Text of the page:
Teenage pressures - how to support your daughter
The Telegraph recently reported on a survey conducted by the global children’s charity Plan UK which found that one in five adults believe that the pressure to become sexually active is the biggest problem facing girls at secondary school.
Do you agree? If so, and if you are the parent of a teenage girl, what can you do to help her cope with this pressure and not to engage in sexual activity with the wrong person and at the wrong time?
During my years as the head of a girls’ school, girls’ developing sexuality and the need to prepare them for this, rather than attempting to protect them from it, was one of the issues to which we devoted some time and thought. Curricular input, such as that involved in the Personal, Social and Health Education programme, was one way in which we addressed the subject and helped girls to deal with their developing awareness and growing interest in the part that sex and relationships would play in their lives. Girls need emotional support here, and an understanding of the psychological aspects of the changes taking place in their bodies and in their minds – not simply factual information about the biological aspects of human reproduction.
We also, of course, talked to the girls in a range of contexts, and used contributions from speakers beyond the school, to encourage them to recognise pressure and to have sufficient strength and self respect to value themselves and to resist any action they felt fundamentally to be wrong. This is easy to say and much harder to do, of course – secondary age girls care immensely what their peers think, and often the desire to ‘fit in’ and to do what (they perceive) others are doing can override reason and good judgement.
In my view, this is a key area in which schools and parents need to work together to help girls feel good about themselves, to promote the message that self-worth is about being comfortable with yourself and not doing something you instinctively feel is wrong but which someone else is coercing you to do. Girls need to appreciate that a good friend will look out for you and support you in this; a friend who exerts pressure on you to do something you are patently NOT comfortable doing is no friend at all. They have to bear this in mind when being a friend to others, too.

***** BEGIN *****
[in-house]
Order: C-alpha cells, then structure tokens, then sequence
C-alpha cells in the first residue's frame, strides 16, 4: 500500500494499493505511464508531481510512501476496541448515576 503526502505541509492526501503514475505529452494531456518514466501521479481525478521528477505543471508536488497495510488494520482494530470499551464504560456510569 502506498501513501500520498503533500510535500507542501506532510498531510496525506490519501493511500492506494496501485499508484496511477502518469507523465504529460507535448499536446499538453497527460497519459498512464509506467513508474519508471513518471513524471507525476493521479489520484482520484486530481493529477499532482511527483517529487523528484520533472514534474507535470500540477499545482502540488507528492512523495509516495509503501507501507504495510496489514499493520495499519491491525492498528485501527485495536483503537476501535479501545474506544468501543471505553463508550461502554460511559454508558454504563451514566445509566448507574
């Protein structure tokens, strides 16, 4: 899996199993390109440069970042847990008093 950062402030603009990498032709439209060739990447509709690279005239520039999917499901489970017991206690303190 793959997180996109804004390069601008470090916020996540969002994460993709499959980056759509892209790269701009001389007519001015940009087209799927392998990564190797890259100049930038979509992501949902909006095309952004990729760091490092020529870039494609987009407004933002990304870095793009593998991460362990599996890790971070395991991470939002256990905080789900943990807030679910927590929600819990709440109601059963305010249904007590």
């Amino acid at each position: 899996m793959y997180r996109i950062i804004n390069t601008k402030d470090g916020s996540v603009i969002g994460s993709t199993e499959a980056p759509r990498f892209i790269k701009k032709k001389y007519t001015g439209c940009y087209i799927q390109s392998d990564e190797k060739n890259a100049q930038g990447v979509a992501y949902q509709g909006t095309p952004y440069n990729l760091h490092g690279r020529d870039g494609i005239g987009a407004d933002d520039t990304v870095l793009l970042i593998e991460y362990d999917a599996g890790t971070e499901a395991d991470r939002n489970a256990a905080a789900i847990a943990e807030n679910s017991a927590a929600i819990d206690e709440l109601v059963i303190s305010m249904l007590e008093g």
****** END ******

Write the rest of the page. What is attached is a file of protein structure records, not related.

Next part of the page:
Discussing such sensitive subjects can be hard, but clear and open communication is invaluable here. Sometimes you find literature or non-fiction which can help initiate a dialogue – I remember using extracts from Maya Angelou’s I know Why the Caged Bird Sings, Elizabeth Laird’s Red Sky in the Morning and Dawn French’s autobiography Dear Fatty to communicate messages to girls in lessons.
If you do have concerns and are finding it hard to talk to your daughter about this, then talk to the school – they may well be able to help. We are all committed to doing what we can to guide and support these young people as they negotiate the challenges of growing up – and this is certainly one of the challenges.
Click here for related MyDaughter articles on Sexual Relationships.
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